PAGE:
Thursday, September 2, 2010

The grad student totem pole

There are certain things about grad school that you kinda forget about once you move on. It's been roughly 6 years since left my grad lab and a lot has happened since then. With the new grad students filtering in around now, I was reminded of one absolute: new students get what's left.

For whatever reason, there is always a known ranking of resources in a grad office. A best desk space, best chair, best coffee cup, best whatever, and every other similar item fits into the hierarchy.  Grad student B has the third best chair, for instance. At times of personnel flux, the perturbation sets off a wave of resource shuffle.

Senior grad students get first choice and will scarf up anything that is higher in the ranking than they already have. The next in line than devour their refuse and so the grad student food chain re-arranges itself with the n00bs getting the scraps.

This, of course, is unbeknownst to the noob, because they are just happy to be starting something new and everything takes some adjusting to. Research, all the reading, the other students, a new place, new surroundings. While they find their bearings they don't notice that their chair has one arm duct taped on and their mouse only scrolls in one direction. The other students, of course, assure them that the chair is the most comfortable one and the loose arm staves off carpel-tunnel. Besides, who ever scrolls up in a document or webpage? All the good stuff is down!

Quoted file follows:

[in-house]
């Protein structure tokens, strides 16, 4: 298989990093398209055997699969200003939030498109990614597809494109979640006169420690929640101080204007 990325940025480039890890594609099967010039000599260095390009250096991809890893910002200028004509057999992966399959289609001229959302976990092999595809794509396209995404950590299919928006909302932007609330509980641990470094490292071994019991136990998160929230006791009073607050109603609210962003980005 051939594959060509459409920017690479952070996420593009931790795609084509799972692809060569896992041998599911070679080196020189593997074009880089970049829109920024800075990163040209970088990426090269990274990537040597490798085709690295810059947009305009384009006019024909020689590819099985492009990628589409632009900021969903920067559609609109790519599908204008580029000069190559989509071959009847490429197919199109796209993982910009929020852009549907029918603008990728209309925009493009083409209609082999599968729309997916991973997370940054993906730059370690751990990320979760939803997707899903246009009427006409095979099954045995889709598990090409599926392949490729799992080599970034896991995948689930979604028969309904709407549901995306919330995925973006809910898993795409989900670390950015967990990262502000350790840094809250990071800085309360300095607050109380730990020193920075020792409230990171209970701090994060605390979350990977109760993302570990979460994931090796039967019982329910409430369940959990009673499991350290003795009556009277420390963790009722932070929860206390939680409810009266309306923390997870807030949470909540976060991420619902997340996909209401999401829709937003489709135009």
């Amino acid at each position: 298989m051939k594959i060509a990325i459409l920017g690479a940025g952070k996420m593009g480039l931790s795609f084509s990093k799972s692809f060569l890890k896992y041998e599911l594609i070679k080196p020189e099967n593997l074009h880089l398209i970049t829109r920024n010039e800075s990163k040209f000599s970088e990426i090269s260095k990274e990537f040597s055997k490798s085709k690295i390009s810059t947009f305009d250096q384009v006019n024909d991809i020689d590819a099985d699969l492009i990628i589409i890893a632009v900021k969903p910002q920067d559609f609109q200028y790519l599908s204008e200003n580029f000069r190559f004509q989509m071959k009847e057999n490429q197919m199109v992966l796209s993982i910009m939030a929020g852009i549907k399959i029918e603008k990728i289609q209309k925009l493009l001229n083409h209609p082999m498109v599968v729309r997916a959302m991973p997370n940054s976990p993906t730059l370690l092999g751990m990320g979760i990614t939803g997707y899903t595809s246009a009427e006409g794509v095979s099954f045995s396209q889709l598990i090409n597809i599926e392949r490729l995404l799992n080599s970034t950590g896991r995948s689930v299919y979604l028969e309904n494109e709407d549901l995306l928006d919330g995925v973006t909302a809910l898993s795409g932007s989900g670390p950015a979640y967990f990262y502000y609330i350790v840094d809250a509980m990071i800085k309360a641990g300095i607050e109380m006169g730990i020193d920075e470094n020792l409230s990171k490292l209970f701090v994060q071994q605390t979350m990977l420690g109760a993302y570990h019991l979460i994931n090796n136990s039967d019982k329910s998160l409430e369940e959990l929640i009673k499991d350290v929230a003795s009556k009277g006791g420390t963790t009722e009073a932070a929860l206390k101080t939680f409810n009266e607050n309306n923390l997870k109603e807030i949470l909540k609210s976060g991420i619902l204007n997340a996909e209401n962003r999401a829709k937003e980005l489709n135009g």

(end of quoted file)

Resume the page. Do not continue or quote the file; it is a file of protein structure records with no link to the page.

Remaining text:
Before long, the noob realizes the deal and starts counting down to the next resource shuffle.    


  1. 100% true, and Im finally on top of the totem pole! I have the best desk (with a window that HAS a view), the nicest pipettes, and the best camera on my microscope lol.

  2. If only we could rearrange things to work the opposite way, it might encourage students to complete their dissertations more quickly! "Oh no! If I don't finish by next month, my chair will be downgraded to the duct-tape-wonder!"

  3. HAha... great observations! I have more recently left the grad world behind than you, but getting a fresh batch of my own brings all of those memories screaming back.

  4. Ah, memories! All of our chairs were held together with duct tape, and either the back listed at an odd angle or the whole thing was dangerously unbalanced. 'Twas quite the adventure to see what happened whenever we sat down.

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